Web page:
What is so special about the Orchidaceae?
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What is so special about the Orchidaceae? Orchids have captured man's interest since the dawn of time. They display diversity unparalleled within the plant kingdom and are regarded as the most complex plants, both in structure and function. Orchids are spread throughout the whole world, from the Arctic to the Antarctic and every habitat in-between. There are about 35,000 species over 500-600 genera, making them the largest family of the angiosperms, in fact, 1/7th of the total number of angiosperm species belong to this family. The name "orchid" comes from the Greek philosopher Theophrastus, the father of botany, who commented on how the unusual paired roots of a plant looked like a pair of testicles or in Greek "orchis". Interestingly it was thought that the flower was able to "invoke Venus" and allow the parents to choose the sex of their child, a practice that continued into the middle ages. The characteristics and relative importance may not be apparent at first, they are herbaceous perennials, like many other plants, but their diversity comes not from one specific characteristic but from a whole range that integrates into the plants form and function. Orchids, as stated before, are found all over the world in many different habitats. The temperate zone orchids, like the ones found in the UK are all terrestrial, but the Tropical and Sub-tropical species are nearly all epiphytic. The term epiphytic means that the plant isn't bound to the substrate, it actually lives on another plant. It is not to be confused with parasitism though as the host plant does not come to harm through this relationship.
As we continue moving up the plant we see the next adaptation that makes the orchids so special is the development of the flower. When in bud form the labellum, the modified petal, is above the other two petals, yet when the flower opens it is below them. The bud actually twists on its axis in a process known as resupination. The flowers align their labellum according to gravity so the twist may not always be a whole 180o, for example, the flowers of the genus Cymbidium all align so their labellum is facing downwards, no matter what the orientation of the flower originally was on the branch. The evolutionary reason for this odd process of twisting is unsure, but it is thought that in some flowers this facilitates the use of the labellum as a "landing pad" for insect pollinators. In fact most species of orchid have ultra violet markings on their labellum to act as landing lights for insects that can see into the UV spectrum. Although not all species of orchid rotate their labellum at one point in time they did and it is considered a basic feature of the family that has been lost by some species. Those species may not resupinate at all or some may in fact hyper resupinate, where selection originally favoured the non-resupinate flowers and they compensated for this by extending their twist to a full turn. This type of behaviour is seen mainly in some species of Malaxis. However the characteristic that makes all orchids so special is their flower.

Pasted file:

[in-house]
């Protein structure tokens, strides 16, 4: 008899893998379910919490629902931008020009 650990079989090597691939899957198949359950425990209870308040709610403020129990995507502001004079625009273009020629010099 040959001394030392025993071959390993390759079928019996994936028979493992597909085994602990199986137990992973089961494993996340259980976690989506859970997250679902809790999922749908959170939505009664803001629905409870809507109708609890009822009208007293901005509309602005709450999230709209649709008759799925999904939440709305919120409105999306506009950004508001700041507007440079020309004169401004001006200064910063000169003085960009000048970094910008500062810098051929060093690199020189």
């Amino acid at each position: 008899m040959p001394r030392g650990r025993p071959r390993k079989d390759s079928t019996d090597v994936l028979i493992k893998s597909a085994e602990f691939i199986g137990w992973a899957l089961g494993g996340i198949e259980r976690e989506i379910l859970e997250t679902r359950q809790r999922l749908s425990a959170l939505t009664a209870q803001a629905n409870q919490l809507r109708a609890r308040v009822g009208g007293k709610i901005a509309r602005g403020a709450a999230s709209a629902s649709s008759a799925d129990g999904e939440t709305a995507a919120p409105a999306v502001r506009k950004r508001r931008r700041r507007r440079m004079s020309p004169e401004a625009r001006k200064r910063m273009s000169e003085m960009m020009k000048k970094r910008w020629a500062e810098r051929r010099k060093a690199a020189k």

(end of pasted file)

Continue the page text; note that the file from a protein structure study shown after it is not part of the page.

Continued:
The flowers of Oncidium, when moved by the breeze, resemble a male Centris bee flying. These bees are highly territorial and another male will swoop in and sting it, the flower then deposits its' pollen on it as it fly's away. Another form of insect mimicry is called pseudocopulation, where the flower looks like a female insect. As the male tries to mate with it pollination occurs. What is remarkable about this is that the mimicry can be so exact even the surface texture is reproduced, and that it has evolved separately in orchids in completely different parts of the world. Example of pseudocopulation mimicry in the Mediterranean orchid Ophrys Summary The Orchidaceae are an incredibly successful and special family and their adaptability has allowed them huge speciation. The main points we covered in this essay regarding what makes them so special are. 1. Their stamen are all on one side of the flower, not symmetrically arranged like most angiosperms and the majority of orchids only have one. 2. The stamen and pistil are completely united into the column. 3. Tropical species are all epiphytic. 4. Their seeds are tiny and numerous. 5. The presence of the velamen. 6. The flower has a modified petal known as the labellum. 7. Resupination occurs in most species. 8. The existence of pollinia 9. Their ability to adapt their flower to attract a wide variety of pollinators. As you can see the reasons why they are so special are numerous, but many orchids are under threat from deforestation and loss of habitat. It is vital if we are to learn more about their diversity that we make every effort to conserve them.
This student written piece of work is one of many that can be found in our GCSE Living Things in their Environment section.
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